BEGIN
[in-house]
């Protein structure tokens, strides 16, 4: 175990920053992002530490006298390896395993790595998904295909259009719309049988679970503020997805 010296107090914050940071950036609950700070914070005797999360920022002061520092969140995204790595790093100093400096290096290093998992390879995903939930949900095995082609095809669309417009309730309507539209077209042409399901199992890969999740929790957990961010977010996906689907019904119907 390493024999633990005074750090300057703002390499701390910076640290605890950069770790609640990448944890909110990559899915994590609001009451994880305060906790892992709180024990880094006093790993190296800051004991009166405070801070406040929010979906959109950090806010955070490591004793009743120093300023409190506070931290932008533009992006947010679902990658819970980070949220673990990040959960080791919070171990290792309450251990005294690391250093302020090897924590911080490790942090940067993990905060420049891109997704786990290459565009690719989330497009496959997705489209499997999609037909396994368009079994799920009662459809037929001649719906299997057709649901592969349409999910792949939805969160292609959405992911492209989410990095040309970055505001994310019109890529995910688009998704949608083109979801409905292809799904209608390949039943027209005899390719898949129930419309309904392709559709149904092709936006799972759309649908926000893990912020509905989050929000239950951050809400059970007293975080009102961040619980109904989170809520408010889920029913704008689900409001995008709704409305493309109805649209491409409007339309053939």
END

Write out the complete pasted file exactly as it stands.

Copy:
[in-house]
């Protein structure tokens, strides 16, 4: 175990920053992002530490006298390896395993790595998904295909259009719309049988679970503020997805 010296107090914050940071950036609950700070914070005797999360920022002061520092969140995204790595790093100093400096290096290093998992390879995903939930949900095995082609095809669309417009309730309507539209077209042409399901199992890969999740929790957990961010977010996906689907019904119907 390493024999633990005074750090300057703002390499701390910076640290605890950069770790609640990448944890909110990559899915994590609001009451994880305060906790892992709180024990880094006093790993190296800051004991009166405070801070406040929010979906959109950090806010955070490591004793009743120093300023409190506070931290932008533009992006947010679902990658819970980070949220673990990040959960080791919070171990290792309450251990005294690391250093302020090897924590911080490790942090940067993990905060420049891109997704786990290459565009690719989330497009496959997705489209499997999609037909396994368009079994799920009662459809037929001649719906299997057709649901592969349409999910792949939805969160292609959405992911492209989410990095040309970055505001994310019109890529995910688009998704949608083109979801409905292809799904209608390949039943027209005899390719898949129930419309309904392709559709149904092709936006799972759309649908926000893990912020509905989050929000239950951050809400059970007293975080009102961040619980109904989170809520408010889920029913704008689900409001995008709704409305493309109805649209491409409007339309053939």